I'm reading Programming Quantum Computers trying to understand Shor's algorithm. I learned there that we prepare a state $|x^i \bmod N\rangle$, then apply the QFT to this state. The QFT changes the amplitudes from a uniform superposition to large amplitudes evenly spaced out by the period of $x^i \bmod N$. For example, here's a graph of the amplitudes after applying the QFT with $N = 35$. That's on page 241.

enter image description here

The book says there are 12 spikes evenly spaced. I see a lot more than 12 spikes evenly spaced. Should I count just the highest ones and stop when I've counted 12? But isn't that subjective? How would I figure out that the number is really 12 from just looking at this graph without knowing the right answer? (In other words, how do I get 12 out of this?)

  • $\begingroup$ @MariiaMykhailova, you can probably answer this. And --- thanks --- if you do! $\endgroup$
    – user14021
    Dec 5, 2020 at 14:53
  • 1
    $\begingroup$ You're right to count the local maxima. And you're right that it's subjective, but the point is that if you run the modular exponentiation and the QFT, say, $k$ times, you'll get $x_1, x_2,\ldots x_k$, with each $x_i$ likely corresponding to one of the local maxima. You can feed these to the classical parts of the algorithm. $\endgroup$
    – Mark S
    Dec 5, 2020 at 16:13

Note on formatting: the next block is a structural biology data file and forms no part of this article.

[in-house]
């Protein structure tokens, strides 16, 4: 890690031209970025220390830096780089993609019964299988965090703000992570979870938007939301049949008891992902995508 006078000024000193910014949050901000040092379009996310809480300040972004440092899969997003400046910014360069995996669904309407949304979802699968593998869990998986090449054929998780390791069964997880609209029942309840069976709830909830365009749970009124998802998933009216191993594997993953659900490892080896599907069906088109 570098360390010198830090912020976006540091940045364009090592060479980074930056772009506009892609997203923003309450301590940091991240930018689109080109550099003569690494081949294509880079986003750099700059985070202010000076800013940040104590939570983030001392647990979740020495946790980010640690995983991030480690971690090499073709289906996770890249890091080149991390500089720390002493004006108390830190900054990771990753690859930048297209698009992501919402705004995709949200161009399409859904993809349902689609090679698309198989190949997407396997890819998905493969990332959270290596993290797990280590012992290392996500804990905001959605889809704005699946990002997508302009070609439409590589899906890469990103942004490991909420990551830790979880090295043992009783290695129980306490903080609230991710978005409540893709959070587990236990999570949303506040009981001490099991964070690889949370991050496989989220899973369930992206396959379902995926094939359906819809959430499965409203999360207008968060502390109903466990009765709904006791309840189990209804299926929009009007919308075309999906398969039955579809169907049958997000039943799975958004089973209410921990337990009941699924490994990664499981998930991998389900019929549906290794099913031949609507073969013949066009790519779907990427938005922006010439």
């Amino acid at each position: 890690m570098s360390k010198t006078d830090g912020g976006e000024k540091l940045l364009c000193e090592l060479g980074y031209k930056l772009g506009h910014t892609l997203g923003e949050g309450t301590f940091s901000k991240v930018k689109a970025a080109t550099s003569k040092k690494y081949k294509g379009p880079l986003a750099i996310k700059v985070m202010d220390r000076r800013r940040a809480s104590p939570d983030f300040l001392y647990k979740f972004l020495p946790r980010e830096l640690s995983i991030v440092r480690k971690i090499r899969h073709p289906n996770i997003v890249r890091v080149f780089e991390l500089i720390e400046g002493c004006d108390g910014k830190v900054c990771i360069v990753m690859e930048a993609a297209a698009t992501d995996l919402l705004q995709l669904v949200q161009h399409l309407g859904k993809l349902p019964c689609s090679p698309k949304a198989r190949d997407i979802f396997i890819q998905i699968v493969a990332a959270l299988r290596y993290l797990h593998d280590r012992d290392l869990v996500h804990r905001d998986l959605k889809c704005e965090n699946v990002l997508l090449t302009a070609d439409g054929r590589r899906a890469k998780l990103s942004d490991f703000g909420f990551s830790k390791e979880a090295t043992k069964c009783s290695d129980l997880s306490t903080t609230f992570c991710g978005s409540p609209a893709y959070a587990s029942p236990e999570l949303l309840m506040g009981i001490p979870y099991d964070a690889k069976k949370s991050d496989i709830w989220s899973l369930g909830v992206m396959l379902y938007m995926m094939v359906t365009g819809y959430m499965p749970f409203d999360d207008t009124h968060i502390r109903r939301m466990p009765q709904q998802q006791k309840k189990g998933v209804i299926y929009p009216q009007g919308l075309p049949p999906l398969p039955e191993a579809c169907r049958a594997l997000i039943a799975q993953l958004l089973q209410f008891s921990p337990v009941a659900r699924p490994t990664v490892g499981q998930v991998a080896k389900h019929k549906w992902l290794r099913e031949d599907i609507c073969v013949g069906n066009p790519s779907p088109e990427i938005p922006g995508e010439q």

• $\begingroup$ That makes some sense, but it's not clear to me still. By the way, I know the continued fraction algorithm, but it's not clear how to use it to get the period here yet. I asked a question on this. Perhaps you could answer it. Thanks! $\endgroup$
    – user14021
    Dec 5, 2020 at 16:53

1 Answer 1


Looking at the graphs you've reproduced, the left graph shows the evaluation of $2^x\bmod 35$ for $x\in\{0,\dots 63\}$ while the right graph illustrates the amplitude of the discrete Fourier transform for $\hat{x}\in\{0,\dots 63\}$. The comment that there are "12 evenly spaced spikes" indicates that the local maxima of the right graph repeat every $64/12=5.33$ values.

You are correct, you do not have access to $\hat{x}$ in a manner that lets you observe this periodicity in $\hat{x}$ immediately; however, what you do have access to is a way to sample $\hat{x}_i$ for multiple $i$ in a manner that returns $\hat{x}_i$ with probability given by the (square of the) height of the respective $\hat{x}_i$.

For example, if you were to run the modular exponentiation (left graph) followed by the QFT (right graph), and sample the first register, you are likely to get a value such as $0$ with higher probability than $5$, with higher probability than $32$, with higher probability than $11$, with higher probability than $6$, etc.

From these respective samplings of $\hat{x}_i$, you can run the classical portions (the continued fraction portion) of Shor's algorithm to deduce that, indeed, there were 12 evenly spaced spikes in $\hat{x}$, giving you the period of $12$ in $2^x\bmod 35$. There are a lot of details that I'm forgetting but the point is that you use the samples from your QFT as inputs to this classical portion.


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